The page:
All such nitpicks pale, though, when you consider just what a truly great game Monkey Island is. Returning to it after almost two decades, it's a thrilling vindication to discover that it really hasn't aged in any of the areas that matter. It's still a brilliant juggling act between gameplay and gags, with neither element overpowering the other. Indeed, in many cases the puzzles are the jokes and vice versa, forming a perfectly paced adventure romp that lets the player get their teeth into the puzzles without slowing down its rattling good yarn with needless gameplay flab.
Some parts are slightly less successful than others - collecting all the sword-fight insults feels more of a grind than I remembered, while the deliberately confusing maze sections aren't much fun - but on the whole it's a game that never allows your smile to droop. Even when you're stumped by a puzzle, there's always some surreal background detail, deadpan wordplay or wry observation from Guybrush to make you laugh.
Of course, if you've played the game before, it's unlikely that you'll be stumped by much. In this regard, it's a victim of its own success. Despite not having played the game for years, I still found it all came back to me as I played through, with solutions that were once arcane now unexpectedly popping up fully formed, subconsciously summoned from some warm fuzzy pit of memories. Should you get horribly stuck there is a new hint system - called up by holding X - which prompts you onto the right path, yet it says a lot for Ron Gilbert's mastery of game design that even this diminished challenge didn't stop me from absolutely loving my belated return to Monkey Island. Like re-reading a favourite book, or watching a cherished movie for the umpteenth time, there are simply too many pleasures to be found in the construction of the thing for a lack of surprise to spoil the party.
The scene in Elaine's mansion, for instance, as Guybrush undergoes a bizarre series of off-screen battles, presented to the player only through non-interactive action prompts, is perhaps one of the most audaciously staged comedy moments in gaming, certainly in the stuffy environs of the adventure game. The fact that we never see the tremendous yak, wax lips, heavily armed clown or army of gophers makes them far funnier than any sprites could ever be, and yet the Python-esque skit also leaves you with an array of useful - if inexplicable - items essential to the upcoming puzzles. It's a joyous example of the game-maker's art at its peak; gags and gameplay working in symbiotic harmony for no loftier purpose than your entertainment.
So too for the moments where the game breaks through the fourth wall, calling attention to itself as a game, making sly references to other LucasArts projects or poking fun at the standard clichés of adventure gaming. Saving Guybrush from a watery grave, for example, flies in the face of gaming lore, requiring an action so simple yet so logical that you get the dual satisfaction of an expertly delivered punchline and a puzzle overcome in the same click. It's the game's genius in microcosm; constantly operating on multiple levels as an enjoyable adventure game and wickedly witty post-modern comedy, a double-decker sandwich of chewy, nourishing fun.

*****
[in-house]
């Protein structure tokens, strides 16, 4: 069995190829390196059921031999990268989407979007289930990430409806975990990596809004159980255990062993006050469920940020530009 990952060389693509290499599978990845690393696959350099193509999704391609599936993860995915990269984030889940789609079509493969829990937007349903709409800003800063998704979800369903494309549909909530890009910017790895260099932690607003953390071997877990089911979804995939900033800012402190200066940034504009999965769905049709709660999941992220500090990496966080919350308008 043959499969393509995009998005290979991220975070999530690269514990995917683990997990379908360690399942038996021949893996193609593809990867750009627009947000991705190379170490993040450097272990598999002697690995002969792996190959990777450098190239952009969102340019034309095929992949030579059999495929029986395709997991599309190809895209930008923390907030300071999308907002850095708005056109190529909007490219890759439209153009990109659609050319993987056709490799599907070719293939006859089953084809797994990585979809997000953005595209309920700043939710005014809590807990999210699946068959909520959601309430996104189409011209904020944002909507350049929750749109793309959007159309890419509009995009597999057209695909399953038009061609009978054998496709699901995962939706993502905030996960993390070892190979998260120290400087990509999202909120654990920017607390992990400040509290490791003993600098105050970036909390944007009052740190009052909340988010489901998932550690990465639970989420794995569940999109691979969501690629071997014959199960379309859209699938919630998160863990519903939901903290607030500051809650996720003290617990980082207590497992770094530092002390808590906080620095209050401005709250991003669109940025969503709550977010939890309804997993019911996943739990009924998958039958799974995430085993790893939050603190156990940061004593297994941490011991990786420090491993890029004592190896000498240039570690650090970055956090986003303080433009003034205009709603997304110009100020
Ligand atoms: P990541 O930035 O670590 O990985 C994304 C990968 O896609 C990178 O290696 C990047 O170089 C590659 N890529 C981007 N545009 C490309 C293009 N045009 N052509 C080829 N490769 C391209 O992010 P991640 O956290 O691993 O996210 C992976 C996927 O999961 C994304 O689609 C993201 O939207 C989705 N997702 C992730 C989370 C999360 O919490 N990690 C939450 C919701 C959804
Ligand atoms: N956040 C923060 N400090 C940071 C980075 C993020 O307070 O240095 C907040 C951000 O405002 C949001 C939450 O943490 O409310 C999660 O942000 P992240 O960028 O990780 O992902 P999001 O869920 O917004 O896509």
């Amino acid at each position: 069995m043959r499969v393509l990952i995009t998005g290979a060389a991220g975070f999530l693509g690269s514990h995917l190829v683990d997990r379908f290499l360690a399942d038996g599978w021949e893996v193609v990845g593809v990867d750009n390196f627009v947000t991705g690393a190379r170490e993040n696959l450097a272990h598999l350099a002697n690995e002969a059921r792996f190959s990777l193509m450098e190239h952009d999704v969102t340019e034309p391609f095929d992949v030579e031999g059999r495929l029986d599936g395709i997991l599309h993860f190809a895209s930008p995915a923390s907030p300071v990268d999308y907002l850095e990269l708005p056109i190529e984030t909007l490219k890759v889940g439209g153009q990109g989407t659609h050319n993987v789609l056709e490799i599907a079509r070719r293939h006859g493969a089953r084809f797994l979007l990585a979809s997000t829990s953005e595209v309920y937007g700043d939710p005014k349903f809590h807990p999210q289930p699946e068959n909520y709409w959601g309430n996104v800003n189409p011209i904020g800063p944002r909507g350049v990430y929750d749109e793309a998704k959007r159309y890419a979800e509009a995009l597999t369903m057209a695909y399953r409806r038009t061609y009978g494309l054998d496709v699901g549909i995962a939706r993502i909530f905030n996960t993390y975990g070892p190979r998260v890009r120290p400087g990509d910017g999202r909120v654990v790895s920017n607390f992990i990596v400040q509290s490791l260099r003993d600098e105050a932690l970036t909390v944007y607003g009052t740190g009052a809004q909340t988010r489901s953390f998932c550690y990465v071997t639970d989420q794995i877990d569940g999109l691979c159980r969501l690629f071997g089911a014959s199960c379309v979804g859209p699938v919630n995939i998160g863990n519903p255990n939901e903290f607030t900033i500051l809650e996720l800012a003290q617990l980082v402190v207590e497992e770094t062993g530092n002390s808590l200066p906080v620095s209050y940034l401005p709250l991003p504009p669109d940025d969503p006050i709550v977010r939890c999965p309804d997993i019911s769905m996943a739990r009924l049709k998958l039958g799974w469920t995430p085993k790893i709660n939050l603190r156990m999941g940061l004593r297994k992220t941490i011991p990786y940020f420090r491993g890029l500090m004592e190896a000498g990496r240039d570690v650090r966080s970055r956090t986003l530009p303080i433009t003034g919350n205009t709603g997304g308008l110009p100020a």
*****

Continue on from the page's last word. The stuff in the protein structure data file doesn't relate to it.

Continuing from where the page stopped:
If there's one major complaint with this special edition, it's that it doesn't really offer much to justify the "special" part of that title. The game itself is special enough, of course, and the makeover is more than enough to make the re-release an occasion to cherish, but once the game is beaten there's nothing to mark its place in gaming history. I'm usually the first to complain when a game offers concept art as a reward, but for something as influential as Monkey Island such artefacts would actually have value. Maybe even a short video documentary on the game's original production, or how it was remade? A commentary from Ron Gilbert? Something from Tim Schafer and Dave Grossman? Any extra material would have made the return of Monkey Island more of an occasion, a celebration even, but in their absence you're left with a rather slim bare bones experience.
These bare bones form the skeleton of a truly marvellous game, however, and one that everyone should play. While it would be nice to have a more robust package, simply having such an unmistakable classic back in active circulation where new players can discover its dazzling inventiveness and giddy humour is victory enough. With any luck, they're already working on a similar reinvention for the sequel, LeChuck's Revenge.
Few games can stand the test of time with such confidence, and whether your interest stems from its genre-defining significance or its reputation as an unforgettable game, you won't be disappointed by time spent on Monkey Island. Anyone who disagrees probably fights like a cow.